Please join me in welcoming the newest member of the hastac.org administrative team based at Duke University, Kaysi Holman. Kaysi will be working primarily with me but, since we practice the “collaboration by difference” method we preach, she will also be working with steering committee members and HASTAC Scholars and other parts of hastac.org distributed team at other institutions too. She'll be key in planning the future of hastac.org, thinking through aspects of the Digital Media and Learning Competition, working with our new postdoctoral fellow on the NSF EAGER grant and working with our team at Duke and UNC on the NSF Ci-BER grant. She’ll also be key to the complex triad of online and public courses I will be offering in the spring, a graduate class in “21st Century Literacy: Digital Knowledge and Digital Humanities” as well as a public course called “Surprise Endings: Social Science and Literature” that I’m team-teaching with behavioral economist Dan Ariely and then the PhD Lab in Digital Knowledge that I co-direct with David Bell. All these integrate and interface in public ways, have a cadre of teaching assistants, research assistants, apprentices, and fellows—and Kaysi will somehow be keeping this all together.
In fact, I’m not sure why I’m using the future tense since she has already proven herself an invaluable team member, a creative and innovative technology “early adapter,” and an astonishing systems and design thinker. She'd been in the office only three or four days when we had our annual planning retreat and, within minutes, was at the whiteboard helping to organize ideas and plans as efficiently as she was diving in and getting a grip on our (sometimes frustrating) group ware collaborative PODIO tool. She's even a patient teacher so I'm halfway to having PODIO figured out--and that's incredible. It's one thing to master new tech with ease and quite another to have the gift of helping others to gain that same proficiency. As we redesign our website yet again, Kaysi's keen eye for usability is going to be invaluable. It already has been in bending Word Press to the purposes of my interconnected Spring classes.
With a law degree from the Sandra Day O’Connor College of Law at Arizona State and an undergraduate Cognitive Studies degree from Vanderbilt, Kaysi is already helping us architect some complex bridges between programs, technology systems, and people with real elegance and finesse. Not a practicing lawyer, Kaysi nonetheless is very wise on an array of legal issues and IP issues of the kind that any tech organization has to be conversant with on a daily basis.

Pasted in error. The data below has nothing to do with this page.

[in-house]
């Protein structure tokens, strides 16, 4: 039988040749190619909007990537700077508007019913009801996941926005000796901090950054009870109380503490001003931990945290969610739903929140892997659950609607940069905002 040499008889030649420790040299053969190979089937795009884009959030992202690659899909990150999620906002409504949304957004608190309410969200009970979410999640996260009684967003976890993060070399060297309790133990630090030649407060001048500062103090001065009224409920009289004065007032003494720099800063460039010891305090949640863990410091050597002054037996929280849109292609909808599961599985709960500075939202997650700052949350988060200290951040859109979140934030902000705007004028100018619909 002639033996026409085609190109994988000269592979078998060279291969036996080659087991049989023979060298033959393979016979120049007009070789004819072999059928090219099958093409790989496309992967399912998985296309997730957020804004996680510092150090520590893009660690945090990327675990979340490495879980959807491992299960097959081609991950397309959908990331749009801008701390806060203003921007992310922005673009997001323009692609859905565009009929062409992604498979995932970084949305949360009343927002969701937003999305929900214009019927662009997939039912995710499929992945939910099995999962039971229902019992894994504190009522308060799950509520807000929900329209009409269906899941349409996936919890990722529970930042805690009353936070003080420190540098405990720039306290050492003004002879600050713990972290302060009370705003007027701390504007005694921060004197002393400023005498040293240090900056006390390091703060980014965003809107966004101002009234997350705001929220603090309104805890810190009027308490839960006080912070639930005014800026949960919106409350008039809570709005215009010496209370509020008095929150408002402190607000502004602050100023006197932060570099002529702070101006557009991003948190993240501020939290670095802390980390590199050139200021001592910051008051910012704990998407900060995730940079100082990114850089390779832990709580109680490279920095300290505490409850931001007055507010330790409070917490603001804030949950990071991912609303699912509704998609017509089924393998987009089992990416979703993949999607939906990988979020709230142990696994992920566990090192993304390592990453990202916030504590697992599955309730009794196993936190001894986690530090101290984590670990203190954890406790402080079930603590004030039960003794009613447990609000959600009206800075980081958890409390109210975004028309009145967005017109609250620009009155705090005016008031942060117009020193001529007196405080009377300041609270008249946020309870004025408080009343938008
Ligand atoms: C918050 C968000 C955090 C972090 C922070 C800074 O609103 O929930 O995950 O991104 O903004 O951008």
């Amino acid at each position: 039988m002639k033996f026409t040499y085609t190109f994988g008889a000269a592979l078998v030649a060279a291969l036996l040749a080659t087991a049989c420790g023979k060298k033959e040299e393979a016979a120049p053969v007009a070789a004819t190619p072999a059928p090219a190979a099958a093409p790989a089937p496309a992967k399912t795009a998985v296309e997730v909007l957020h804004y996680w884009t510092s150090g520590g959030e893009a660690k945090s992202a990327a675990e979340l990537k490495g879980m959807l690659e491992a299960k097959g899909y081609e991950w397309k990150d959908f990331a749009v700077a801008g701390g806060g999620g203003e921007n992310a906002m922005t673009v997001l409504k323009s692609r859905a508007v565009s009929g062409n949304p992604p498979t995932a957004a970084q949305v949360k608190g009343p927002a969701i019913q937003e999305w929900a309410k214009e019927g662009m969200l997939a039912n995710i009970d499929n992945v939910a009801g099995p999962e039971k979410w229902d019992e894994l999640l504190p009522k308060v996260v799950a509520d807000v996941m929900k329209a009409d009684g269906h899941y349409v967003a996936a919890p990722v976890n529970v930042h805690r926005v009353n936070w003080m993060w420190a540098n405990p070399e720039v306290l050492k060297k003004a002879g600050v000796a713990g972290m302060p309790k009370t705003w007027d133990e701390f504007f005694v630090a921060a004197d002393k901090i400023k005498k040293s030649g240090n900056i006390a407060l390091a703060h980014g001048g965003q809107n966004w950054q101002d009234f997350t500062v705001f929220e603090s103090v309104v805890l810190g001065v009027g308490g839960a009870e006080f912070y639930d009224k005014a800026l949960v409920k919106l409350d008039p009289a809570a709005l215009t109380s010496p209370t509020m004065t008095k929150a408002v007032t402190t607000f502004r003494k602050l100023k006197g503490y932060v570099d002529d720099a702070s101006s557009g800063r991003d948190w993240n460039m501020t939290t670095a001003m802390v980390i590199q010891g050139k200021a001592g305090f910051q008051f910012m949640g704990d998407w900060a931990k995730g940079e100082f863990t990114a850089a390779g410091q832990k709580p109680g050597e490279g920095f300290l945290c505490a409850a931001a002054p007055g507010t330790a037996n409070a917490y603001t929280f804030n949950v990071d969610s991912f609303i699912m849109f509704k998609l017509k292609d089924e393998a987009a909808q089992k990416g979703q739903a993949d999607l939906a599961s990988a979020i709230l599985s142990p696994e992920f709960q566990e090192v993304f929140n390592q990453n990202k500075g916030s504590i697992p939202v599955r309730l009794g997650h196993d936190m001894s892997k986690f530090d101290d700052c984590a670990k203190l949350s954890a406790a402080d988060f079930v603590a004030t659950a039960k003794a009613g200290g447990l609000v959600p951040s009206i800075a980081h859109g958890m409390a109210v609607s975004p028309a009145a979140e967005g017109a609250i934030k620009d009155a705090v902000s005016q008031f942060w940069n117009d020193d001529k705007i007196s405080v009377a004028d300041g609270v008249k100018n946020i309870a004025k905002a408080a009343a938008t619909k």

Previously, Communications Consultant for the Alamada County Bar Association, she’s supervised data base conversions and website redesigns, virtualized servers and desktops, and helped coordinate targeted communication strategies across a range of social media. She’s worked as the Lead Organizer for Low-Income Families Empowerment Through Education, as a marketer for Planned Parenthood, a Program Coordinator for the American Civil Liberties Union of Arizona, and has volunteered with numerous organizations, including as an ESL Tutor, a coach for the National Hispanic Bar Association Moot Court Competition, and worked as a board member for the Asian Pacific Law Student Association, the Gay and Lesbian Legal Alliance, and the Coalition Against Discrimination at ASU.
In short, Kaysi commitment to a wide-range of social causes is as impressive as her in-depth knowledge of an array of softwares, data bases, content management systems, and other tools. She's also a delightful, unpretentious, roll-up-the-sleeves-and-get-it-done kinda gal. At her interview, when we asked her what she does when she has to figure out a new software or middle ware, she laughed and said, "I push all the buttons." Very HASTAC!
We have an extremely busy semester ahead at hastac.org and we’re fired up—and ready to go! Happy holidays, everyone!